album reviews


The Blueprint

Roc-A-Fella Records

After five albums and much success, Jay-Z the rapper has managed to do what some of the best artists do when they hit the top: improve.

The album is short for rap with only 13 songs, but it comes with little help: Eminem raps on one song.

“”Blueprint”” features a few of the songs that comprise rap these days. “”Izzo”” is the radio song — the one you’ll hear at stoplights and clubs or chirping from a third-story dorm window.

“”Girls, Girls, Girls”” is reminiscent of Too Short’s “”Freaky Tales,”” only more modern. Jay-Z lists off the women he’s been with, and though it must interest some, it just seems a bit tired at this point.

There is usually a song with an annoying chorus that gets repeated often. In this case, it’s “”Hola Hovito,”” in which the final chorus is carried for a couple beats longer than necessary.

Any complaints are minuscule and minimal. The album has a consistent sound with deep beats — at times with a metallic feel, at others, African.

Jay-Z’s lyrics are liquid, and although he occasionally drops into superficiality — a seemingly inherent rapper quality — throughout the album he dishes out lines that will either make you laugh or make you reach for the rewind button.

Examples include “”Don’t only talk it, walk like it/From the bricks to the booth I could predict the future like Cleo the Psychic”” and “”We can get paper longer than Pippen’s arms.””

The notable songs are “”Heart of the City”” and “”Renagade.”” The soulful chorus, Jay-Z’s flows and the beat mix well enough to get “”Heart of the City”” into your head. And, despite any previous feelings about Eminem’s content, his two verses on “”Renagade”” are packed with enough talent to raise eyebrows.

It’s one of those songs that allows rappers to throw out strings of words without breaking, so the entire thing — beats and lyrics — seems like one. In that regard, it’s like audio sex.

This one’s a must.

— Eric Dean,

Contributing Writer

Various Artists

WWF Tough Enough


Finally, an album for people who divide their time between watching MTV, WWF and lifting weights. Dreamworks put every heavy metal song that has been played on MTV in the last 12 months on “”Tough Enough”” and threw on “”Smooth Criminal”” to capture the attention of people who do not fall into the aforementioned niche market.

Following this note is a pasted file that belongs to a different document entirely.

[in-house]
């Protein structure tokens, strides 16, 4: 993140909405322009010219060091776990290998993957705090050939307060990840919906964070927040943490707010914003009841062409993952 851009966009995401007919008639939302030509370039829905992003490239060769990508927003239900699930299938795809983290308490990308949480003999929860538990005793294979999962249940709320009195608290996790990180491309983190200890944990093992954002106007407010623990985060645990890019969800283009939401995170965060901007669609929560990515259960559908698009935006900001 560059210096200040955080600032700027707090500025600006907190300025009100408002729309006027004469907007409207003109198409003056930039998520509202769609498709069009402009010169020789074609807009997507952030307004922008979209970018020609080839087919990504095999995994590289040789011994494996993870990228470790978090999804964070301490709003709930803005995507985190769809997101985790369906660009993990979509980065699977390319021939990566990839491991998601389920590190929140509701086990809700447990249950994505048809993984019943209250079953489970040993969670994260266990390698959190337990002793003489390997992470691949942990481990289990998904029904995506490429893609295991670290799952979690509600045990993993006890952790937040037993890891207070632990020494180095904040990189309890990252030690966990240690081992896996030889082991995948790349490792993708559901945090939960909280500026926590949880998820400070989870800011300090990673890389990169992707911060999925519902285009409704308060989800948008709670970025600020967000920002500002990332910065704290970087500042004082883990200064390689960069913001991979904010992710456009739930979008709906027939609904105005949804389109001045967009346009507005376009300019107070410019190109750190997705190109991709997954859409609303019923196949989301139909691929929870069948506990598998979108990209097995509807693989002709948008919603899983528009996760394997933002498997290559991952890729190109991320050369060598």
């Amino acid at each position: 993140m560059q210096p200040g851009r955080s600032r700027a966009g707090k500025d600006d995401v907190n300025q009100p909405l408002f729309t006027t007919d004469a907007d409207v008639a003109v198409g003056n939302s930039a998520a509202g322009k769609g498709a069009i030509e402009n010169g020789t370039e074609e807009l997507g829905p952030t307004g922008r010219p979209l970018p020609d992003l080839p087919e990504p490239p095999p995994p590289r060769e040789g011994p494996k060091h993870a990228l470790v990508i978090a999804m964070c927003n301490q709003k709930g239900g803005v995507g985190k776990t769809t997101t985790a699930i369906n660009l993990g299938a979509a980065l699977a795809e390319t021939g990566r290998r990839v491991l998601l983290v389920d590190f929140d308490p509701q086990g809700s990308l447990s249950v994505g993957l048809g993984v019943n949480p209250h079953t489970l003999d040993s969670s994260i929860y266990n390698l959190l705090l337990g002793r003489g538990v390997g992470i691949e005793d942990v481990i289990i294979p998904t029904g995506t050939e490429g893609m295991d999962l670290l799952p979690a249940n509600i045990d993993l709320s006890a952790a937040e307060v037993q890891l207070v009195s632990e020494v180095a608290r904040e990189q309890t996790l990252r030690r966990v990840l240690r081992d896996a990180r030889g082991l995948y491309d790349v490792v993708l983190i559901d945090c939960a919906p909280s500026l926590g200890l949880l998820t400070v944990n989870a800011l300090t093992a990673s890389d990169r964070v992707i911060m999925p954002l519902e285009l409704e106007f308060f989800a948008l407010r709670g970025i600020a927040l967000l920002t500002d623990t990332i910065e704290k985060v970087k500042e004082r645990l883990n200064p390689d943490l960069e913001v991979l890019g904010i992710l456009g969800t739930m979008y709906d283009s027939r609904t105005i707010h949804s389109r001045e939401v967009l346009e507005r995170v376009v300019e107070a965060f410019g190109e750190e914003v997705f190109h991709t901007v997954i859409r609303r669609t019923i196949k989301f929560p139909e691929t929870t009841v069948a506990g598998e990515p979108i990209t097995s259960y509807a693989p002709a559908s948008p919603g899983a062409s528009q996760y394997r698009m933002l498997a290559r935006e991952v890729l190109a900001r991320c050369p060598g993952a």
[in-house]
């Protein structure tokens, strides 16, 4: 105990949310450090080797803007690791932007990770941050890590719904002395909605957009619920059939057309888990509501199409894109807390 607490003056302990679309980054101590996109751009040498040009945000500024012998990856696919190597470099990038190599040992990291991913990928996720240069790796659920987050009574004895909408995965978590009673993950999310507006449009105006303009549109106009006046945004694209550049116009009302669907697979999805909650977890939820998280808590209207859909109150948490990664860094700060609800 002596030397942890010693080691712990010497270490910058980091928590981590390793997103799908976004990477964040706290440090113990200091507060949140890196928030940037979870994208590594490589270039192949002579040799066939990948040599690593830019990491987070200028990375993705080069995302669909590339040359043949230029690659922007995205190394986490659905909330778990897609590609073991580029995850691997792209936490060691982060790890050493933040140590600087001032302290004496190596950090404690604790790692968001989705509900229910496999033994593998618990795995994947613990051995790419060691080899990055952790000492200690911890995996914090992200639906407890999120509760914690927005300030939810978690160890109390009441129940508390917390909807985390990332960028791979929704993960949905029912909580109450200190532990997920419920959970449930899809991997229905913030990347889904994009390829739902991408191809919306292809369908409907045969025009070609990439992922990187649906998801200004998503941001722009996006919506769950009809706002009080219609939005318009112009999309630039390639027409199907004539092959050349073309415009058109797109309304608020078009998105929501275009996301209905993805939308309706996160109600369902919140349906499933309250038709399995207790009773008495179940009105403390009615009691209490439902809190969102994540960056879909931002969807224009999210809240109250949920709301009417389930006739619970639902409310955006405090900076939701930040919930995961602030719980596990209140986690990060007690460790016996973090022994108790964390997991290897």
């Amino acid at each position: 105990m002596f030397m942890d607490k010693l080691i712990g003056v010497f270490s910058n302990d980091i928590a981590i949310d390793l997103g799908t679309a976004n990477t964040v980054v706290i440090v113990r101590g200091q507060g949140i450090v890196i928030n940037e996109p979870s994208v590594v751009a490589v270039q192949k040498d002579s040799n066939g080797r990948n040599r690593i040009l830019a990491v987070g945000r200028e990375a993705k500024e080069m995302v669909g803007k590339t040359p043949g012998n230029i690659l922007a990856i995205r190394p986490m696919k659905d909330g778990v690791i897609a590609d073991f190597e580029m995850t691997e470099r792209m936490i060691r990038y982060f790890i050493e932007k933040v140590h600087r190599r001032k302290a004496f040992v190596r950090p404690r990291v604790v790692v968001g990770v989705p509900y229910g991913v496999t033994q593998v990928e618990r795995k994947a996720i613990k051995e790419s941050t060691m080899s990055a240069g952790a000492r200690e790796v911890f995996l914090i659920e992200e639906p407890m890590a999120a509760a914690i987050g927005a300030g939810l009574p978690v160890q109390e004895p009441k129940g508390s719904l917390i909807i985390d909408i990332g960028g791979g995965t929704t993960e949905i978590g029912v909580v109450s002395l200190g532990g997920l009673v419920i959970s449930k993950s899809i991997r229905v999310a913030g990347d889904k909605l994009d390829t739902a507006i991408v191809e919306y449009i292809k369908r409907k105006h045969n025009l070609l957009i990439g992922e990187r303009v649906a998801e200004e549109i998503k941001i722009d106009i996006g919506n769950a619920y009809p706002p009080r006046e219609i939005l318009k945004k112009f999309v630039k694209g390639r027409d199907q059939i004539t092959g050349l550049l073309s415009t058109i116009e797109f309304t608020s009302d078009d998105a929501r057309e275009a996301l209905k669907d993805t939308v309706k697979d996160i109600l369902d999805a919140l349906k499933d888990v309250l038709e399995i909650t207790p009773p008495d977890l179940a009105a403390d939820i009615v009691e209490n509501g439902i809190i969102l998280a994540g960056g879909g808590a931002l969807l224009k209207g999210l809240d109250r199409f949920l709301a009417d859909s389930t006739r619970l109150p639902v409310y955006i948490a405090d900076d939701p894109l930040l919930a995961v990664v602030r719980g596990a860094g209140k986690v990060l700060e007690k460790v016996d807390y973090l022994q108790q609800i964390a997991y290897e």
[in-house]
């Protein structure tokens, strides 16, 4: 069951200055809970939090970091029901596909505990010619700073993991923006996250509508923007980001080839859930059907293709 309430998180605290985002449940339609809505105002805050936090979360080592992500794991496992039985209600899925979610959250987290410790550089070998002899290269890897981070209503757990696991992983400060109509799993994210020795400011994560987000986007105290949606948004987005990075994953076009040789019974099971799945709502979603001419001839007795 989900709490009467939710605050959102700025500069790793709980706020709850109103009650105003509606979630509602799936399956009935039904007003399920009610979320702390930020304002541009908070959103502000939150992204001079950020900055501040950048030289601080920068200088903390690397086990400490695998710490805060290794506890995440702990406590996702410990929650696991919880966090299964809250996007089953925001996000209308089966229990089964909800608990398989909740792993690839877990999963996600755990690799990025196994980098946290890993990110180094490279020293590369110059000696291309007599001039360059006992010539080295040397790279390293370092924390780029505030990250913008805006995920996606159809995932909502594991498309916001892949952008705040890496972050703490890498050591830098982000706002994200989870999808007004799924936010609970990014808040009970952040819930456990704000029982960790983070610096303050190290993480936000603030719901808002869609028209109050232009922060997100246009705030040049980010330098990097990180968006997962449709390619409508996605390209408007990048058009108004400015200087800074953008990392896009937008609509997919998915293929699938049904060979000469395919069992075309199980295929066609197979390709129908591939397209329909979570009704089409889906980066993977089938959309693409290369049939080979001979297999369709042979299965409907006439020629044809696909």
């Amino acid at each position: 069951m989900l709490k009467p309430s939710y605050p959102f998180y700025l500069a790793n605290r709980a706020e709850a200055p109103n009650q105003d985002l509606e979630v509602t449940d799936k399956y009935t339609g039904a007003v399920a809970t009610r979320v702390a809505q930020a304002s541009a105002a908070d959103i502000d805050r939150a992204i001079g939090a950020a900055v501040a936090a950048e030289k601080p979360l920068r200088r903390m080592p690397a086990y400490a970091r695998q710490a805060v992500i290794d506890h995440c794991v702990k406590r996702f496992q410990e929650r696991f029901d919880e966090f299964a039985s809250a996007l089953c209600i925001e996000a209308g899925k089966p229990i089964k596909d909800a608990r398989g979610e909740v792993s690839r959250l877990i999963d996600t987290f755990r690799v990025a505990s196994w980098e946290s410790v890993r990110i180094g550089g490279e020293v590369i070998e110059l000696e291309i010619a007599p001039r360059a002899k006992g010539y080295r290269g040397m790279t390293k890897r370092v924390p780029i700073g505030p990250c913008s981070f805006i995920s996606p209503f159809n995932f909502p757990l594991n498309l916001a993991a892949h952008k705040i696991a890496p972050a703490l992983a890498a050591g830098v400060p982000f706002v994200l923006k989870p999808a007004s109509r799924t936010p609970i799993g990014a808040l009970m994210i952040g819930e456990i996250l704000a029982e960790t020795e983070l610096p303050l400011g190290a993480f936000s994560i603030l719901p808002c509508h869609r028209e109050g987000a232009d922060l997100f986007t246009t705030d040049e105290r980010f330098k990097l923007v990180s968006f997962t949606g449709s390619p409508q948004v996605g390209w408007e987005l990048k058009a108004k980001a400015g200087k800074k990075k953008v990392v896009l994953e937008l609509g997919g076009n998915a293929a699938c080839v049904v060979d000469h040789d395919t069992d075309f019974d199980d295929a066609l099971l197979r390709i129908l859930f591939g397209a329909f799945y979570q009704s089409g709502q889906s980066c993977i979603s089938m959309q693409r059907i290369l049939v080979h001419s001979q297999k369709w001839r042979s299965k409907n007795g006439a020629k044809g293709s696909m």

What really makes this album interesting is that it features 13 different bands that span the hard rock genre and, well, they all sound the same.

One thing that becomes glaringly apparent after listening to the entire album is that one screaming male voice is indistinguishable from another.

Standout performances on the album come from the Deftones with “”Digital Bath.”” As the only ballad on the album, “”Digital Bath”” offers a refreshing break from the otherwise entirely hard rock album with smooth driving percussion and guitar that doesn’t scream, but yells between whispers.

Another breakaway from the too-hard rock album came from Halfcocked in “”Drive Away.”” The song still features hard guitar but is complemented by vocals from Sarah Reitkopp, whose voice flies effortlessly over the guitar. Halfcocked should be a great addition to what is otherwise a pretty weak female hard rock genre.

Pressure 4-5 has an interestingly catchy offering, “”Beat the World.”” Is this a bad song with really good parts or a good song with really bad parts? Either way, it outdoes the majority of the album.

The good thing about this album is that someone who is not into hard rock music can get almost every hard rock song they have heard on one album. The problem is that 10 songs on the album are indistinguishable from one another even after multiple listens.

Tough Enough? Maybe a little overdone and hard to swallow.

— David Bynum,

Contributing Writer


A Funk Odyssey


Jamiroquai has definitely been on an odyssey of funk. He appeared on the British club scene in 1992 with funky house rhythms and many influences from ’70s disco and soul.

His debut album, “”Emergency on Planet Earth,”” was released in 1993 and exploded in the United Kingdom, hitting No. 1 and going platinum. “”The Return of the Space Cowboy”” also had great commercial success.

“”Travelling Without Moving”” is the album Americans are most familiar with. “”Virtual Insanity”” was a huge success, receiving much radio and MTV play. Songs such as “”Cosmic Girl”” have been known to induce much ass-shaking.

Jamiroquai’s album, “”A Funk Odyssey,”” will also get you started with some feet tappin’ that’ll inevitably give way to letting loose and dancing.

The strings, guitars and vocals are definite nods to the disco era of the `70s, but the harder beats and a thick bassline give the album a modern house feel.

The first three tracks are great dance songs, but then the album settles into a groovy Brazilian tune called “”Corner of the Earth.”” The background vocals and the Latin guitar sound fit together to produce a very Antonio Carlos Jobim sound, complete with lyrics about nature.

The nostalgic “”Picture of My Life”” is also reminiscent of some older bassa nova grooves and closes out the album in a beautiful, sunset-like fashion.

Jamiroquai’s funk roots shine in “”Love Foolsophy”” with a slap bass. He shifts to a darker sound with a fuzz bass and darker breakbeats in “”Stop Don’t Panic”” and “”Twenty Zero One.””

Jamiroquai’s true talents lie in the funky house tunes found in “”Feel So Good,”” “”Little L”” and “”Main Vein.””

His 1999 release, “”Synkronized,”” failed to capture the magic of his previous albums and was met with some criticism. However, “”A Funk Odyssey”” shows that he is ready to get the dance floors groovin’ once again.

— Joseph Lee,

Hiatus Editor

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